Donald Trump Twitter Lawsuit: Can Critics He Blocked Actually Win?

Donald Trump Twitter Lawsuit: Can Critics He Blocked Actually Win?

Donald Trump Twitter Lawsuit: Can Critics He Blocked Actually Win?. A First Amendment group has filed suit against President Donald Trump on behalf of seven people who were recently blocked by the president's Twitter account, @RealDonaldTrump. The Knight First Amendment Institute's argument is pretty simple: The president's Twitter is a public forum, and Trump is squashing his critics' free speech rights by blocking them on the basis of their political views. The organization sent a letter to the president in early June demanding that he unblock several users and setting the legal basis for a potential suit. The White House didn't respond to that letter, according to a spokesperson for the Knight Institute, so the group formally filed suit in the Southern District of New York on Tuesday. It's not clear whether the president's personal Twitter account will legally be considered a public forum, though White House officials have said that the president's tweets should be regarded as "official statements." I asked if the president would unblock Twitter users who were blocked for expressing their political views. The seven plaintiffs who have joined the Knight Institute's lawsuit are all American Twitter users who were blocked by @RealDonaldTrump. Comics creator Joe Harris was also blocked by Trump, but says he never heard back when he asked to join the lawsuit. If the lawsuit is successful—which is a big "if"—the seven plaintiffs will be able to read and reply to the president's tweets as they wish.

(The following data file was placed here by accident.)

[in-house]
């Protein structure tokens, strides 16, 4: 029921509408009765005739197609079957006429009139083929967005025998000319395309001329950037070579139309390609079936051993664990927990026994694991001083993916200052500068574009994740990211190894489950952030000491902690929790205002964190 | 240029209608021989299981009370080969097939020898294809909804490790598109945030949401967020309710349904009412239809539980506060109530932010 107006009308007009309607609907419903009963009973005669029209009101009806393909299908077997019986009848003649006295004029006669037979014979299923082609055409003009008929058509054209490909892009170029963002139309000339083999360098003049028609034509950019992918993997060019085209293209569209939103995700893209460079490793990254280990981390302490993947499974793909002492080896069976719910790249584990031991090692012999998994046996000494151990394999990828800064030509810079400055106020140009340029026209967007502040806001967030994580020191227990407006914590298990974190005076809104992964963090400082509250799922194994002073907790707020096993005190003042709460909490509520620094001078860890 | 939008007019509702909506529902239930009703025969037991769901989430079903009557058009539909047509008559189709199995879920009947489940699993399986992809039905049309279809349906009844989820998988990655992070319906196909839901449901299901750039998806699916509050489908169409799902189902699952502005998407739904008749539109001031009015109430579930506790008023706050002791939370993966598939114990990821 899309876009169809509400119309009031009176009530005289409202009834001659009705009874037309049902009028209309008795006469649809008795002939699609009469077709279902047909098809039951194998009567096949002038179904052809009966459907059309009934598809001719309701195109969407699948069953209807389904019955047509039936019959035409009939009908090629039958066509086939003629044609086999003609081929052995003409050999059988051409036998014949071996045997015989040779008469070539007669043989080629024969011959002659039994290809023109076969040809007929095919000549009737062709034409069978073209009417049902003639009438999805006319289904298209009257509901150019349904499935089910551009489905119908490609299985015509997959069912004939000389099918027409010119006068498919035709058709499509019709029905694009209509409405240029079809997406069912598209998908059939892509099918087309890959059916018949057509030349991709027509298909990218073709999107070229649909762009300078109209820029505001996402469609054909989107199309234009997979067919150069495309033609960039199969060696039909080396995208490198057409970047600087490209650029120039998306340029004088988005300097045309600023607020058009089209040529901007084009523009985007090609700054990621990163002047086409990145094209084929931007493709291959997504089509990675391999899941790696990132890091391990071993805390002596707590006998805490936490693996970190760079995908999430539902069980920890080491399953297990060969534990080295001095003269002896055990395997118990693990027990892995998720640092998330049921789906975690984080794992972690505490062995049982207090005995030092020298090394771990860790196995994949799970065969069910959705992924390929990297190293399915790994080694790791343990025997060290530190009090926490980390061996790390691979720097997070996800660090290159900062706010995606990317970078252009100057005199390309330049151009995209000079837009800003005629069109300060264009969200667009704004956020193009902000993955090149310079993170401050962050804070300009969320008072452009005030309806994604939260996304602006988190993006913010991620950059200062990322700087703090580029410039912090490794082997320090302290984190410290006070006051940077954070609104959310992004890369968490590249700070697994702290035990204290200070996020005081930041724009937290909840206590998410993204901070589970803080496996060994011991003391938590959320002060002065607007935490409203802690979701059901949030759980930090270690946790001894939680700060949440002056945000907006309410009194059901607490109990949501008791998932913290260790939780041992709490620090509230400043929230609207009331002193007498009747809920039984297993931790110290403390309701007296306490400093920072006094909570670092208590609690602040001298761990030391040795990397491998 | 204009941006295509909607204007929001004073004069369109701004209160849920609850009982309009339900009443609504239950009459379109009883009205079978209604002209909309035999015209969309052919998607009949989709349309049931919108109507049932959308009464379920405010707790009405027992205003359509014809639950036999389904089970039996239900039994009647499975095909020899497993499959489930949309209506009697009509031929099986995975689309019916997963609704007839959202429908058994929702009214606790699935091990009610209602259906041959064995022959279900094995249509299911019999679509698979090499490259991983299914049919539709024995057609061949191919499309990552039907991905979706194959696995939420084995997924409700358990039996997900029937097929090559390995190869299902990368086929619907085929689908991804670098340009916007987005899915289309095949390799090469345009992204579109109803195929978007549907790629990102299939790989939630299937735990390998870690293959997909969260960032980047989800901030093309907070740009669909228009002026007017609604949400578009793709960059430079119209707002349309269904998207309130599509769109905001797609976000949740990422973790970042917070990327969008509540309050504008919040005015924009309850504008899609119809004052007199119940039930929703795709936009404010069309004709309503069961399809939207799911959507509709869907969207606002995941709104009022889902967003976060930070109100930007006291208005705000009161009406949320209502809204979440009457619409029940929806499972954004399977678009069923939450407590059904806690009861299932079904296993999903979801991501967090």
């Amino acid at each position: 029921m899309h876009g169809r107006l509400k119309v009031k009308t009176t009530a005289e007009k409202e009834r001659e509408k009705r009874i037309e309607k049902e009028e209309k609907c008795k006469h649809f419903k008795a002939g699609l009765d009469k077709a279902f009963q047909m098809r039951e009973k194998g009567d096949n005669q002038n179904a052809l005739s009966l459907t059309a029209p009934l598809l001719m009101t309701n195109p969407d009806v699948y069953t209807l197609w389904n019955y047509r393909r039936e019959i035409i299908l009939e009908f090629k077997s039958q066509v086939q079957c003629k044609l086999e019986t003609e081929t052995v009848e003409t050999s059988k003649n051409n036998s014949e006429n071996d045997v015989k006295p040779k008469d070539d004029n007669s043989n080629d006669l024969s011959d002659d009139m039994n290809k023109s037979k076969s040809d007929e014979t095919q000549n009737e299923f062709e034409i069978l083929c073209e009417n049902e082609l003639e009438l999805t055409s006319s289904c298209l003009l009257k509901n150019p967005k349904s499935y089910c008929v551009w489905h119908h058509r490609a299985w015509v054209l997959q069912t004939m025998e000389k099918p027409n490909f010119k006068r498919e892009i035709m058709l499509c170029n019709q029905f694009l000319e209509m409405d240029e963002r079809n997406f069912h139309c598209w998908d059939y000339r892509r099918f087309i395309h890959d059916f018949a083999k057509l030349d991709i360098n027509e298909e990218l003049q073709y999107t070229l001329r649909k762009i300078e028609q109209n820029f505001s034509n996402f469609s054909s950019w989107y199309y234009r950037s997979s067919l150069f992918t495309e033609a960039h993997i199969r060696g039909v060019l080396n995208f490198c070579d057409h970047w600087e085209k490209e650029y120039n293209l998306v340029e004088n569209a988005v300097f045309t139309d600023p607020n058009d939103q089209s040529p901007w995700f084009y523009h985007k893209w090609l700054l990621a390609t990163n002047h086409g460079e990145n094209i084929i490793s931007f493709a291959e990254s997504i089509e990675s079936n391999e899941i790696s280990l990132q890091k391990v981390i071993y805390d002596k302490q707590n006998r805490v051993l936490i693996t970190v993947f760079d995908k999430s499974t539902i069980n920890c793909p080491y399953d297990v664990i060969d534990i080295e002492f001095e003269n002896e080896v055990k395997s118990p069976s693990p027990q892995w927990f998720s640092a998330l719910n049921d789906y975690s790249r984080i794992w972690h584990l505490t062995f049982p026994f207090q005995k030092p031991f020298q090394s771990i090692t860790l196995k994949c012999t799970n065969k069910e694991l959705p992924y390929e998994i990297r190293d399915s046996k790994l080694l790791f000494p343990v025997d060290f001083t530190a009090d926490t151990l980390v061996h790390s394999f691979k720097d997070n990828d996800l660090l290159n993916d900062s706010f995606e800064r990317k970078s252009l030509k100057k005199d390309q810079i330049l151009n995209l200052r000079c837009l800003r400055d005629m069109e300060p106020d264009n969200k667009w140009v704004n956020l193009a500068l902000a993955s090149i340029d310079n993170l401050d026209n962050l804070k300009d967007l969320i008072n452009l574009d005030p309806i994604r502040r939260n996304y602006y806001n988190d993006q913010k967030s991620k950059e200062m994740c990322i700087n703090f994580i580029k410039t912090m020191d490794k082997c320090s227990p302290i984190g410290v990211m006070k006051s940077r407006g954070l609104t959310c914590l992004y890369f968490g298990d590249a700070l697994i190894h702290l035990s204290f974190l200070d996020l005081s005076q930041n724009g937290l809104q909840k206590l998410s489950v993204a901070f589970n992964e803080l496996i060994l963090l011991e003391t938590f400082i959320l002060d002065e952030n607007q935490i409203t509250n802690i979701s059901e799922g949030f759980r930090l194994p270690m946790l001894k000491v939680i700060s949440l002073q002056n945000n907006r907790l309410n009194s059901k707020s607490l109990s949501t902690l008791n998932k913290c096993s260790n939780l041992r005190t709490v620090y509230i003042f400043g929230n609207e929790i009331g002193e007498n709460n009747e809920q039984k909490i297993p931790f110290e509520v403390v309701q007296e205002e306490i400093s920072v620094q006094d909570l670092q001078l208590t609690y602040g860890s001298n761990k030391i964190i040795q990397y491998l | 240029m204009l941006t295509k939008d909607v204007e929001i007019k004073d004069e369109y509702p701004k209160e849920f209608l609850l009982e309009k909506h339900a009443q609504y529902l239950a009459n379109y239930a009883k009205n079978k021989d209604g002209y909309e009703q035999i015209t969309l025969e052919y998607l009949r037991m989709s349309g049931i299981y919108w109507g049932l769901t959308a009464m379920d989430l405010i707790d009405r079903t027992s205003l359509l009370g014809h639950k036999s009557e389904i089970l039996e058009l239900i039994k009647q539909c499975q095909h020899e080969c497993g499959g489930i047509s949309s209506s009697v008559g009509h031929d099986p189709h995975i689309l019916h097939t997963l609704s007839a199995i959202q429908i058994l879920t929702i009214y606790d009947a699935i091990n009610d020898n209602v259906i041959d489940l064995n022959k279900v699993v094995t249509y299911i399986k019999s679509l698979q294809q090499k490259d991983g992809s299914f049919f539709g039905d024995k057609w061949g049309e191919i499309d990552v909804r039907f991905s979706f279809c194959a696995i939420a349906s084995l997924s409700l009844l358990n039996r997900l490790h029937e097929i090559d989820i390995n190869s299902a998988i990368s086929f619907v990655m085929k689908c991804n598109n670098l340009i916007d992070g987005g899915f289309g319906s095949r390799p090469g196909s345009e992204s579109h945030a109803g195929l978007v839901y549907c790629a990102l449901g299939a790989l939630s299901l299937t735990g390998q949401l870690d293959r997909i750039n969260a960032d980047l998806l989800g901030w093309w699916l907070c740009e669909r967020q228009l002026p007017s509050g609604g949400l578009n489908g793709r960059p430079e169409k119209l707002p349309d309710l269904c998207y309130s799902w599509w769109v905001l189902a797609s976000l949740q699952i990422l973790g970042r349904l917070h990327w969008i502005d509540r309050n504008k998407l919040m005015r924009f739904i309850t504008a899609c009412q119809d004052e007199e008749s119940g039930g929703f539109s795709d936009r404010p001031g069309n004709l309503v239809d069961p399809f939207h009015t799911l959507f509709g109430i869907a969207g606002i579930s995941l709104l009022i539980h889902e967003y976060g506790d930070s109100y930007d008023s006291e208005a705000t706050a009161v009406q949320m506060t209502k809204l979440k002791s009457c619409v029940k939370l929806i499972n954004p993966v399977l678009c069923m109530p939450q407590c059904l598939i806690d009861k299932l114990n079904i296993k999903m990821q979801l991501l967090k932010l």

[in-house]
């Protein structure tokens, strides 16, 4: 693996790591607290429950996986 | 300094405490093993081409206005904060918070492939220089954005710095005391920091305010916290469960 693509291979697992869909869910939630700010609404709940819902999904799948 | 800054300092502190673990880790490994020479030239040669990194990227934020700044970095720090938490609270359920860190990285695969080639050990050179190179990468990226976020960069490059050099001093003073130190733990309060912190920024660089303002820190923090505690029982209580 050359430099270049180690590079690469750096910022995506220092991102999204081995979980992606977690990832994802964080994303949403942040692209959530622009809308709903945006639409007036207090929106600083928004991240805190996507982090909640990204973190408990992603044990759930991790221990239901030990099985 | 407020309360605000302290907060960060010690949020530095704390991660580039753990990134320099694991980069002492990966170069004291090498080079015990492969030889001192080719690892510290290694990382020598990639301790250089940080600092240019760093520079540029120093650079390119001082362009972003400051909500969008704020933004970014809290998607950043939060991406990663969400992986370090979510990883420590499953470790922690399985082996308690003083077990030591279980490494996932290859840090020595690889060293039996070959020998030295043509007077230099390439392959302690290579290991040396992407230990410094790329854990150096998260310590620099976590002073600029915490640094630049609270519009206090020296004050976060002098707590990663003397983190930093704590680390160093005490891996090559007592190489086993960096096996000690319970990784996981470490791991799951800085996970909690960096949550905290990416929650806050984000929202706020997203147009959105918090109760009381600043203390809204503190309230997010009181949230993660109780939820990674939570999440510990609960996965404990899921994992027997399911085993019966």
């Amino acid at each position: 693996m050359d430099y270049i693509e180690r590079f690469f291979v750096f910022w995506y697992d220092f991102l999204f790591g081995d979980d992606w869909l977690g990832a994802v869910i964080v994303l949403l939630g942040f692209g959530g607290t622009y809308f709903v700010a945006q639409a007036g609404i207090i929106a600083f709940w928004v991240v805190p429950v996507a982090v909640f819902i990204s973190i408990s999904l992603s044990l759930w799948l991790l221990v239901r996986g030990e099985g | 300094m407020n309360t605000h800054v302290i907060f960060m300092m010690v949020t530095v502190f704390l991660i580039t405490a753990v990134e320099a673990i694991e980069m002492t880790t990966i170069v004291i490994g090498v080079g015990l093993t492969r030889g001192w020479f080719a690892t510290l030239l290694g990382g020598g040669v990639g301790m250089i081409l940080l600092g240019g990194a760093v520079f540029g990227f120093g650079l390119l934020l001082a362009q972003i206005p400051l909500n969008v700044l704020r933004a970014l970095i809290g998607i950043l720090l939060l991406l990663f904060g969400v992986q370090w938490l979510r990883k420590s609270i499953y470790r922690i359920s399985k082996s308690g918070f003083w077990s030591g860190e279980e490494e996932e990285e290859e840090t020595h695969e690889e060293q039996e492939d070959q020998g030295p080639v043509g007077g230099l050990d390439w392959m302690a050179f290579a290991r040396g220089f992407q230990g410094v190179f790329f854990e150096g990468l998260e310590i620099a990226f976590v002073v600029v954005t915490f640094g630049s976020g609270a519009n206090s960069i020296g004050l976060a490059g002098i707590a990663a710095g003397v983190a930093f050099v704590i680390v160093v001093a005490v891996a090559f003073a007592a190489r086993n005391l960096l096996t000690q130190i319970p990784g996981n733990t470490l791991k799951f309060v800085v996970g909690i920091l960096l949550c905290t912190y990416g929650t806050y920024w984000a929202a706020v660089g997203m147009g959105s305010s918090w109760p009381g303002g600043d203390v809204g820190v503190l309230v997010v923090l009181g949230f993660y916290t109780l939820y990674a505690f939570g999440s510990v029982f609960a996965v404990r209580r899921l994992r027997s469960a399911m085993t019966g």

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A First Amendment group has filed suit against President Donald Trump on behalf of seven people who were recently blocked by the president’s Twitter account, @RealDonaldTrump.

The Knight First Amendment Institute’s argument is pretty simple: The president’s Twitter is a public forum, and Trump is squashing his critics’ free speech rights by blocking them on the basis of their political views.

There is no legal or constitutional precedent for a commander-in-chief who uses Twitter as a freewheeling venue to escalate feuds and block those who disagree with or mock him. (Full disclosure: I have also been blocked by President Trump, though I’m not involved with this lawsuit.)

“The idea that a public official could block citizens from hearing their official speech just because they don’t agree with what that person thinks is contrary to basic ideas of the First Amendment,” Katie Fallow, a senior fellow at the Knight Institute, told Newsweek in June. “It’s analogous to the public participation component of a town hall. Allowing people to get up and speak and discuss the issues with each other is such an important part of civic discourse. To block certain speakers just because they’re critical is dangerous and unconstitutional.”

The organization sent a letter to the president in early June demanding that he unblock several users and setting the legal basis for a potential suit. The White House didn’t respond to that letter, according to a spokesperson for the Knight Institute, so the group formally filed suit in the Southern District of New York on Tuesday.

It’s not clear whether the president’s personal Twitter account will legally be considered a public forum, though White House officials have said that the president’s tweets should be regarded as “official statements.”

When asked about the lawsuit by email, White House deputy press secretary Sarah Huckabee Sanders replied from her iPhone: “We don’t comment…

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